Articles tagged with: Matthew Polenzani
Review: For a living, pulsating definition of Romanticism, look no further than the 25-year-old Georges Bizet’s opera “The Pearl Fishers.” Worlds away from the verismo terrain of “Carmen,” which would cap Bizet’s brief life just 12 years later, “Les pêcheurs de perles” is an exotic love poem set in ancient Ceylon, its soaring lyricism consummated in one man’s ultimate sacrifice offered to another in the name of both love and friendship. The whole seductive package – remote enchantment, grand singing, evocative costumes, stylized sets – comes together in a splendid production at the Lyric Opera of Chicago. ★★★★
‘Rigoletto’ at the Lyric Opera: Not for the eye, but it’s a triple treat vocally, and that’s no jest
Review: Thanks to the vocally resplendent and emotionally engaged performances by baritone Quinn Kelsey as the hateful and paranoid court jester Rigoletto, soprano Rosa Feola as his sheltered and naïve daughter Gilda and tenor Matthew Polenzani as the sexually predatory Duke of Mantua, the Lyric Opera of Chicago’s take on Verdi’s “Rigoletto” pays significant rewards as psychological drama. But this bleak, objectified production created 20 years ago for the San Francisco Opera with sets by Michael Yeargan – and directed here by E. Loren Meeker – all but nullifies the work as theater. ★★★
Preview: A bountiful smorgasbord of classical music enriches the summer fare at the 2017 Ravinia Festival. The Chicago Symphony Orchestra puts in a stint with an array of guest conductors and soloists at the festival pavilion, while on a smaller scale indoor venues will see a parade of string quartets and pianists. We offer a comprehensive look-ahead at Ravinia’s classical presentation.
Review: The ultimate holiday gift for arts lovers this season is Lyric Opera of Chicago’s rambunctiously retro world premiere production of Mozart’s “The Magic Flute,” set triumphantly in the world headquarters of the baby boom. Which is to say, a backyard of the ’50s and ’60s, as seen through the eyes of a child. This nostalgic feat is an exceptional musical delight and a fine show for families of all ages. What makes this show giftable is its extended January run. ★★★★
Review: The cantata Beethoven composed to Friedrich Schiller’s “Ode to Joy” – that is, the grandiose finale to the Ninth Symphony – may be a rousing crowd-pleaser, but it’s also a good deal more. It’s the peroration of a sweeping dialectic on man’s fate, a closely and tumultuously argued essay spun out in wordless majesty for three-quarters of an hour before the first syllable is uttered.Such was the sum and the magnificence of music director Riccardo Muti’s season opening performance of the Ninth Symphony with the Chicago Symphony Orchestra on Sept. 18 at Orchestra Hall.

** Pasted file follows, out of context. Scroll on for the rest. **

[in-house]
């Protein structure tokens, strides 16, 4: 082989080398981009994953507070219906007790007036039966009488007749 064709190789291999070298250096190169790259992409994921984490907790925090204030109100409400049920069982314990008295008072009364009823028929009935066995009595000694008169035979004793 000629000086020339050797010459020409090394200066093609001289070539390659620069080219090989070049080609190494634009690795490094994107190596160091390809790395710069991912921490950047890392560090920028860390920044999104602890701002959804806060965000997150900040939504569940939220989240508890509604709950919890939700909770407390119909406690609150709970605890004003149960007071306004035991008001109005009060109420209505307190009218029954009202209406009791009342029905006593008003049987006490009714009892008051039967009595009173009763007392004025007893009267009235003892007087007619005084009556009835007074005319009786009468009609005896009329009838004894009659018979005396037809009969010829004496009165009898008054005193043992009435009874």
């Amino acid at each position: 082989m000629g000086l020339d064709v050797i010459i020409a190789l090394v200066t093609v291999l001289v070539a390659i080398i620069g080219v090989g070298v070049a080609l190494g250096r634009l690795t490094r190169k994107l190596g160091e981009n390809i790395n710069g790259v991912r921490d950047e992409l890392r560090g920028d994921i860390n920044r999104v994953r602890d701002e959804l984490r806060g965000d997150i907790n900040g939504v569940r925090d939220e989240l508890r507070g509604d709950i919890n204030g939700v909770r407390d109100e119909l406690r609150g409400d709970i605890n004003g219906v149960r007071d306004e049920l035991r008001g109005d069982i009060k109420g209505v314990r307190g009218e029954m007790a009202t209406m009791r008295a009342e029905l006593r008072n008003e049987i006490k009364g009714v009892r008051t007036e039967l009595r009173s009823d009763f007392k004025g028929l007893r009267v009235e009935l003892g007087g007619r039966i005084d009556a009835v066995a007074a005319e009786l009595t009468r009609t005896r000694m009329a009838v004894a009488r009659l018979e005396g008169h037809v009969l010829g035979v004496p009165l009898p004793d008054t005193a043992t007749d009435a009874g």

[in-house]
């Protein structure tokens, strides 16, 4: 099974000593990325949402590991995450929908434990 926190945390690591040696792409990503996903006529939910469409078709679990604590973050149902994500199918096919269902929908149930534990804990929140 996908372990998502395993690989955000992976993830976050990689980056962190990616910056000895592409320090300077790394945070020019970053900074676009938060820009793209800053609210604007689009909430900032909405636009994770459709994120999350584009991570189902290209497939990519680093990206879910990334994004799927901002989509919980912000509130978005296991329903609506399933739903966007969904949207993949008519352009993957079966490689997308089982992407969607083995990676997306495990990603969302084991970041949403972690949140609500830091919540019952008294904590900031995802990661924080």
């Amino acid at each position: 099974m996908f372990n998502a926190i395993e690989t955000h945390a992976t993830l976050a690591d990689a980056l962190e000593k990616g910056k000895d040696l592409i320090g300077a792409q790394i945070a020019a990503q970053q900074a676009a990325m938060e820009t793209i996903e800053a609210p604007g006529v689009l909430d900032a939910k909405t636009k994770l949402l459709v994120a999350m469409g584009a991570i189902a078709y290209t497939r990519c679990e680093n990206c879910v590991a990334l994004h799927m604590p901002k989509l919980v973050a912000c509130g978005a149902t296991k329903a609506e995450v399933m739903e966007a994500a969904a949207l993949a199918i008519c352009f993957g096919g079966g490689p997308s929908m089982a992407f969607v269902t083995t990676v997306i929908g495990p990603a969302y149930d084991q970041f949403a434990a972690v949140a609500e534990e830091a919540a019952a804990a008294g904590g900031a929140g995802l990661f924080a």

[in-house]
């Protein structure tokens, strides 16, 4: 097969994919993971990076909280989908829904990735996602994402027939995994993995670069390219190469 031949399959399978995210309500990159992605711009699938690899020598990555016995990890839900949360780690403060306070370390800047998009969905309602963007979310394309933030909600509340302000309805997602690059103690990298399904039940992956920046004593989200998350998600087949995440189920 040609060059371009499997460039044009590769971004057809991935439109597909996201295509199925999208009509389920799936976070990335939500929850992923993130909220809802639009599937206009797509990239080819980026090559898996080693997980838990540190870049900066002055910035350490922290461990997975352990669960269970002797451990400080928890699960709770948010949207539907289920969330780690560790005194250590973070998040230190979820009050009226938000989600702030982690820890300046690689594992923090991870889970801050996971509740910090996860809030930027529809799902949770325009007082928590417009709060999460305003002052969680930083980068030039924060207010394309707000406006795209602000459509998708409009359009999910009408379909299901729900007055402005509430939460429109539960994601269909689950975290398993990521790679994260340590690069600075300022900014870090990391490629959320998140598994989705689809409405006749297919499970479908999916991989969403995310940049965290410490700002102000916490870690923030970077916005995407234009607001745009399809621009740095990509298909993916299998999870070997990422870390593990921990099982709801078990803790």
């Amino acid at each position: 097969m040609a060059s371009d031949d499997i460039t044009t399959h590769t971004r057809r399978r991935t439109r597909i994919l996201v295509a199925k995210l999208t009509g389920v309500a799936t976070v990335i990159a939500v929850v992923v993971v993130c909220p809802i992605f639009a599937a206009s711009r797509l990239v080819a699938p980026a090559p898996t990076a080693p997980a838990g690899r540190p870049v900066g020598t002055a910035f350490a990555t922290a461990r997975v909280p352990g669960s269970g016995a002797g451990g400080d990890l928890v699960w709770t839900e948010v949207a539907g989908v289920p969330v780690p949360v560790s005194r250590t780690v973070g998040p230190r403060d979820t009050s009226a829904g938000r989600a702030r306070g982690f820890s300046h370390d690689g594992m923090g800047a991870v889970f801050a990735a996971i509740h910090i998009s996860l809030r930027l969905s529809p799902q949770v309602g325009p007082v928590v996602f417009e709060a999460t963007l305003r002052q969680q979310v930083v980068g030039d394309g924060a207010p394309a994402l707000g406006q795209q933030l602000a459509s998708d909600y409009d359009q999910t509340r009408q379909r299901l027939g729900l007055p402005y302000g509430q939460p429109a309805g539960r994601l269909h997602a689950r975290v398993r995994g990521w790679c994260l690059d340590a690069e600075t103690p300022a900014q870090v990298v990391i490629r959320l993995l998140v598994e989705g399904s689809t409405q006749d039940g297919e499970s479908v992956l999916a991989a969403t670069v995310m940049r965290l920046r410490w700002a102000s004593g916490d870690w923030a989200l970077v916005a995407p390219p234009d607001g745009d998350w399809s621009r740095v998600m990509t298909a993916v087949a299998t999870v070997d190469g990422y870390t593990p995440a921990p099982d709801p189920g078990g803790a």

Review: Mozart died in 1791 just months after writing “La Clemenza di Tito,” about the first-century Roman emperor Titus and his struggle to rule with generosity of spirit. Performances are still a rarity, and the most successful aspect of the production at the Lyric Opera of Chicago is the unmistakable fineness of the music itself. ★★★
Review: One is so torn watching tenor Matthew Polenzani’s vocally resplendent performance in the title role of a new production of Massenet’s “Werther” at the Lyric Opera of Chicago. While you’re sitting there beguiled by Polenzani’s authoritative, richly modulated sound, something deep inside is spurring you to bolt from your seat, rush onto the stage and just shake that determinedly miserable character he’s playing. ★★★★
Preview: I’ll take mine with popcorn
The Chicago Lyric Opera’s new season begins and ends with shows that should attract aficionados of opera and theater: “Elektra” and “A Streetcar Named Desire.” Here’s the show-by-show breakdown.
Offenbach’s “Tales of Hoffmann” opens Lyric Opera of Chicago season. 4 stars!